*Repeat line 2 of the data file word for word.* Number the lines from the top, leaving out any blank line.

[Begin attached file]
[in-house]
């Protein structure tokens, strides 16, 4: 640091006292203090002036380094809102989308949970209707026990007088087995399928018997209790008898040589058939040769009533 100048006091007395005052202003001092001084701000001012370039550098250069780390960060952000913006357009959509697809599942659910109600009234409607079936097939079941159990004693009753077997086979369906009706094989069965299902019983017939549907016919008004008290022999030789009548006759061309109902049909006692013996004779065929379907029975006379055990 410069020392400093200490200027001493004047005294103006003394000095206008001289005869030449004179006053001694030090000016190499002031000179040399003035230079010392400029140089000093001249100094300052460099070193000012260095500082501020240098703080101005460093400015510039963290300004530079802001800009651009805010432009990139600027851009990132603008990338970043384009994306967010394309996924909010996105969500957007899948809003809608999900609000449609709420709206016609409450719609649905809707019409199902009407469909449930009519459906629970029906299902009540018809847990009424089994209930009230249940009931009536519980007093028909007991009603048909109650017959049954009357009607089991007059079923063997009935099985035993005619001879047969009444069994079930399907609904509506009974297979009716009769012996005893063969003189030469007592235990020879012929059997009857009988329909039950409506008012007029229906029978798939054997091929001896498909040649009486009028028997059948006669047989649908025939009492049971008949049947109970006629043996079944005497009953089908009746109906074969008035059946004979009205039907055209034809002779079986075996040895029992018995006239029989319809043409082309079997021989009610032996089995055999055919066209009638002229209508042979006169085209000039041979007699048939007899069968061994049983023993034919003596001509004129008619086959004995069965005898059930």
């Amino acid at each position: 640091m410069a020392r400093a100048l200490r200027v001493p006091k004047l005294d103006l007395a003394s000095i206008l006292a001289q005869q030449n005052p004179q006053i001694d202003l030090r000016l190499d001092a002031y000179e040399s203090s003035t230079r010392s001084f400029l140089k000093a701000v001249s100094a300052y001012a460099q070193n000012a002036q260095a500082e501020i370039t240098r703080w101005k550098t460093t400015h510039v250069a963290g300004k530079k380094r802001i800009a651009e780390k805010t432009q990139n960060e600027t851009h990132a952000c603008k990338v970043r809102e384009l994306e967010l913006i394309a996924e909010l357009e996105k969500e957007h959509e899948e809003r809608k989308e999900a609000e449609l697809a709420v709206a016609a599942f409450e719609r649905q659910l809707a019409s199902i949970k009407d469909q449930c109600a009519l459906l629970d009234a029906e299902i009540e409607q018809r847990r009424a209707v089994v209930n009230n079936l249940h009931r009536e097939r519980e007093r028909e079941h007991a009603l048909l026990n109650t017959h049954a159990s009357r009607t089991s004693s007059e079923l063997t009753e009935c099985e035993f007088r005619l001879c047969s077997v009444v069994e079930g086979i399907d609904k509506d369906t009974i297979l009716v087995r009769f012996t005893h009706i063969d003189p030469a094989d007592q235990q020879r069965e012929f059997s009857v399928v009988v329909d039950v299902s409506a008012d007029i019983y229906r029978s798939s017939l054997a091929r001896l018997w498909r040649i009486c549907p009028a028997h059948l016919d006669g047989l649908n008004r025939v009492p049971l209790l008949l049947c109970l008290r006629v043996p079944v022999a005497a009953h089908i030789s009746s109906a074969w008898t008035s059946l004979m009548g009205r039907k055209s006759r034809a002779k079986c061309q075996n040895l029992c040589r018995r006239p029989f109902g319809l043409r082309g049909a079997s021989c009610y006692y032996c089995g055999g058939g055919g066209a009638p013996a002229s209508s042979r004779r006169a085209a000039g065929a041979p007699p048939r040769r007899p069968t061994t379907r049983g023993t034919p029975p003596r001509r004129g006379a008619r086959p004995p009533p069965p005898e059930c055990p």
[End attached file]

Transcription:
């Protein structure tokens, strides 16, 4: 640091006292203090002036380094809102989308949970209707026990007088087995399928018997209790008898040589058939040769009533 100048006091007395005052202003001092001084701000001012370039550098250069780390960060952000913006357009959509697809599942659910109600009234409607079936097939079941159990004693009753077997086979369906009706094989069965299902019983017939549907016919008004008290022999030789009548006759061309109902049909006692013996004779065929379907029975006379055990 410069020392400093200490200027001493004047005294103006003394000095206008001289005869030449004179006053001694030090000016190499002031000179040399003035230079010392400029140089000093001249100094300052460099070193000012260095500082501020240098703080101005460093400015510039963290300004530079802001800009651009805010432009990139600027851009990132603008990338970043384009994306967010394309996924909010996105969500957007899948809003809608999900609000449609709420709206016609409450719609649905809707019409199902009407469909449930009519459906629970029906299902009540018809847990009424089994209930009230249940009931009536519980007093028909007991009603048909109650017959049954009357009607089991007059079923063997009935099985035993005619001879047969009444069994079930399907609904509506009974297979009716009769012996005893063969003189030469007592235990020879012929059997009857009988329909039950409506008012007029229906029978798939054997091929001896498909040649009486009028028997059948006669047989649908025939009492049971008949049947109970006629043996079944005497009953089908009746109906074969008035059946004979009205039907055209034809002779079986075996040895029992018995006239029989319809043409082309079997021989009610032996089995055999055919066209009638002229209508042979006169085209000039041979007699048939007899069968061994049983023993034919003596001509004129008619086959004995069965005898059930």